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Gingerbread House Party

Throw a fest for 8 to 10 guests

Sunday, December 19, 2004; Page M08

I grew up in the United States but my family is from Cambodia, which meant the holiday custom of making gingerbread houses was nonexistent in my home. So when my friend Meghan Smith invited me to her gingerbread-house-making party, it took me back to my elementary-school days, the first time I was exposed to the tradition. I remember assuming the houses were made of graham crackers, not gingerbread -- how could "bread" stand up with all that candy plastered to it, right?

Of course, now I know better, so I was fully prepared when Meghan invited me over a day early to help prep. She worked the dough into the requisite stiff-as-bricks mixture (it became so hard, she had to switch utensils because she could hear her wooden spoon splintering). And while it chilled, she showed me the blueprints she'd drawn for the houses, to be used later to help all the parts fit together.

(Photos Mark Finkenstaedt For The Washington Post)

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Guests arrived the next day to find plates piled high with gingerbread roofs and walls, plastic baggies of icing, and candies galore, from marshmallows to gumdrops to Tic-Tacs. Holiday songs played on the stereo as we warmed up with hors d'oeuvres of M&M cookies (only green and red M's, of course) and hot cider.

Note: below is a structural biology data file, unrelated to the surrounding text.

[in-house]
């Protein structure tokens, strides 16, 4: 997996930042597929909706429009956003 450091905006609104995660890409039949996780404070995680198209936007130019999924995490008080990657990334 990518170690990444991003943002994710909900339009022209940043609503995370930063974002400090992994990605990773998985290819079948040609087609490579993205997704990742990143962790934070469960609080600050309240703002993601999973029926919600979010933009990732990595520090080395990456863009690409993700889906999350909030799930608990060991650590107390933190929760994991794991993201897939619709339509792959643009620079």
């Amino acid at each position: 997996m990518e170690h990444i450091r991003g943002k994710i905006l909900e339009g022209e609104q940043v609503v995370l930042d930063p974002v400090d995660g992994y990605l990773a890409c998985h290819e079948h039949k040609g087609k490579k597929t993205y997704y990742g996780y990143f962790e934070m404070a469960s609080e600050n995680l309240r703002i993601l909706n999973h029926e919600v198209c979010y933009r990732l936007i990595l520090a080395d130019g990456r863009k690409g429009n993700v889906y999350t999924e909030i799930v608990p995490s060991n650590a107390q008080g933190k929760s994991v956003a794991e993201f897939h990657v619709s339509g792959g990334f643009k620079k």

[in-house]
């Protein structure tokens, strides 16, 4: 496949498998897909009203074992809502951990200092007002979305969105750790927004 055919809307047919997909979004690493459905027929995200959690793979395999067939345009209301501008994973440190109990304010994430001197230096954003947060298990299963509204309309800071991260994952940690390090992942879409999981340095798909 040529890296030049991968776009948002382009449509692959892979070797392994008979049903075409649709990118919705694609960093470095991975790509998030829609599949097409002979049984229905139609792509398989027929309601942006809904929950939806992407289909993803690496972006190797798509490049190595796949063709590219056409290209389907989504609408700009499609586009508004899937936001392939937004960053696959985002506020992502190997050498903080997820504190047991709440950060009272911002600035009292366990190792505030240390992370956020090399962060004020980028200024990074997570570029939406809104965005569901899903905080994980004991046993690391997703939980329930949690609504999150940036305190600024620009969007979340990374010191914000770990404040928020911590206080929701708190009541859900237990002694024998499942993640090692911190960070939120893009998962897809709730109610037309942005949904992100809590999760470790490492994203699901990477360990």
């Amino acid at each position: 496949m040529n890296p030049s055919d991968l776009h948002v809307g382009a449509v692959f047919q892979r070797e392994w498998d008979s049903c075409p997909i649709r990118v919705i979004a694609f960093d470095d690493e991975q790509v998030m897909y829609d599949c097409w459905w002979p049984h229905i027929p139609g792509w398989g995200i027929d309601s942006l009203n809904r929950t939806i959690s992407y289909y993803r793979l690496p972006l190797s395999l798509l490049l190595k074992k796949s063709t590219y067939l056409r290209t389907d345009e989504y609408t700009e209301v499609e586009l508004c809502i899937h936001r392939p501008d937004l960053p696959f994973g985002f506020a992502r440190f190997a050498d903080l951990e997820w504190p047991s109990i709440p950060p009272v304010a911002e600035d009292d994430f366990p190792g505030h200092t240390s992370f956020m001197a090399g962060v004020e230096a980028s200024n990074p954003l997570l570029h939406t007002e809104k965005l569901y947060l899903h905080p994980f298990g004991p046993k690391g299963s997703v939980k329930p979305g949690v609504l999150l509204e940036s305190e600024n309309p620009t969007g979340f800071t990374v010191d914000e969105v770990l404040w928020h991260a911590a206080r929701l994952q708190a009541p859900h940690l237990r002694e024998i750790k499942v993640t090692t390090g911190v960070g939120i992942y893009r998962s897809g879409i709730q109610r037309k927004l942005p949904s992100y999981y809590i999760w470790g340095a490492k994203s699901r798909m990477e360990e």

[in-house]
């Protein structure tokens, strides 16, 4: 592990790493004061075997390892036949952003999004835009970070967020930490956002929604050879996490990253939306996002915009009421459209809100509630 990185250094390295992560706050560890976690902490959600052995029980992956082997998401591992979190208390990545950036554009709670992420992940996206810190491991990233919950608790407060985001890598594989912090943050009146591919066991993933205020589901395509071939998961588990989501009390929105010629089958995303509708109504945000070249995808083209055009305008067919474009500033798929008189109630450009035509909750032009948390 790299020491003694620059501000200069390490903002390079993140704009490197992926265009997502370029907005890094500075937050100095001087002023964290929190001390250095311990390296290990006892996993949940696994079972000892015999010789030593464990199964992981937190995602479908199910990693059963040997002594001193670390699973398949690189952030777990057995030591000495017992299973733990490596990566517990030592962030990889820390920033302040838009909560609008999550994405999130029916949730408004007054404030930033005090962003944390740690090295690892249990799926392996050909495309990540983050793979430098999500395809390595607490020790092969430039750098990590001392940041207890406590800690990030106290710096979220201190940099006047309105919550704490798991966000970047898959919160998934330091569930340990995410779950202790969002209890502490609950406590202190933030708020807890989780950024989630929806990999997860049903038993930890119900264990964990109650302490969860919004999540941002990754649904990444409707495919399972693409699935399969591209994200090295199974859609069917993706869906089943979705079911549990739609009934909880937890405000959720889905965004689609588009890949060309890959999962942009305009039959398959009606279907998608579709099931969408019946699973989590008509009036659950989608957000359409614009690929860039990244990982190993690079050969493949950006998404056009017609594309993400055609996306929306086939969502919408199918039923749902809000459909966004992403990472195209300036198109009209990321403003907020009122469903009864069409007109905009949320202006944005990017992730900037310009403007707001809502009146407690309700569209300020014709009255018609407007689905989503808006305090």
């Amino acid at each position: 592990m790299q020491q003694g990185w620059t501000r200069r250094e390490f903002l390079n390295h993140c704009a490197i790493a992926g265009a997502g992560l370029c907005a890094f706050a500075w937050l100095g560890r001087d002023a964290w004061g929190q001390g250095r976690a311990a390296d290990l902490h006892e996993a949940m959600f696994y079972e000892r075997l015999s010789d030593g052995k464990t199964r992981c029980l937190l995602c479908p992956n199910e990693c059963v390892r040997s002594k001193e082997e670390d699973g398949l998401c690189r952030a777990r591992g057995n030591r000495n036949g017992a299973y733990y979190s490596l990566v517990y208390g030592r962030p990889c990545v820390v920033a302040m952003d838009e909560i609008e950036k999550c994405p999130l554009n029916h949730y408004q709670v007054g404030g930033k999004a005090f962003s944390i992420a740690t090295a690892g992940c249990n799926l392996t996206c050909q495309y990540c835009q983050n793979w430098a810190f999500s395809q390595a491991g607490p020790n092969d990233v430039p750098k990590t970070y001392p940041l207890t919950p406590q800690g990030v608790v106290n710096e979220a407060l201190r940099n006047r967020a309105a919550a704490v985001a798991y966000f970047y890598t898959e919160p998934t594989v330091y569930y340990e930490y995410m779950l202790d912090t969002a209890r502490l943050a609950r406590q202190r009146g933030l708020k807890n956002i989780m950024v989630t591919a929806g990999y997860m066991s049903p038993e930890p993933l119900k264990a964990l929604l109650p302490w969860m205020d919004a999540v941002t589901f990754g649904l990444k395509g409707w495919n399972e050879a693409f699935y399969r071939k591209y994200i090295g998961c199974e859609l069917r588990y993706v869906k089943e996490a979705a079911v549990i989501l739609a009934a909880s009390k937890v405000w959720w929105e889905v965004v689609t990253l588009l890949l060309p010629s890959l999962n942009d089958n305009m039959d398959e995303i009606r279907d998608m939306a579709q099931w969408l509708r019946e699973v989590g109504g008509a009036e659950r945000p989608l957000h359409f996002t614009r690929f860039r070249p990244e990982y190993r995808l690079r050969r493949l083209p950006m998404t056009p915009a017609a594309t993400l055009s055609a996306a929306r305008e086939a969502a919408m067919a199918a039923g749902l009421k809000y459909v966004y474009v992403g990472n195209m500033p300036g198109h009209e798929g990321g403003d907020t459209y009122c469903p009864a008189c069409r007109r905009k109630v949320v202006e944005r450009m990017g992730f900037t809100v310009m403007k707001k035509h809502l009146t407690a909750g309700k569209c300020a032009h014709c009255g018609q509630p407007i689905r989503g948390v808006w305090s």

Meghan showed the newbies in the group how to construct the houses. We started with bases of 3-by-5-inch corrugated cardboard, stacked three high and taped together. The rest was just as easy: Ice corners together, taste icing, wait and hold pieces together, eat candy, ice another corner, taste more icing. And so forth.

After our houses were built, the fun (or, for the perfectionists, agonizing) part began: decorating. Thankfully, there aren't any hard and fast rules -- it's pretty much anything goes, and when in doubt, just slather on more icing.

By the end of the night, sugary debris was not only on the houses, but on our skin and clothes, too. Not that anyone cared -- we could hardly complain about a lighthearted evening spent eating sweets and creating a delicious village. "Each gingerbread house has its own personality and in a way reflects the personality of the person who decorated it," Meghan said. I opted to create a wigwam of sorts, using frosted Shredded Wheat for hay. I wonder what that says about me? Sokphal Tun

Gingerbread & Icing


1/2 cup (1 stick) butter, at room temperature

1/2 cup dark brown sugar

1/4 cup light molasses or dark corn syrup

1 tablespoon ground cinnamon

1 tablespoon ground ginger

1 1/2 teaspoons ground cloves

1 teaspoon baking soda

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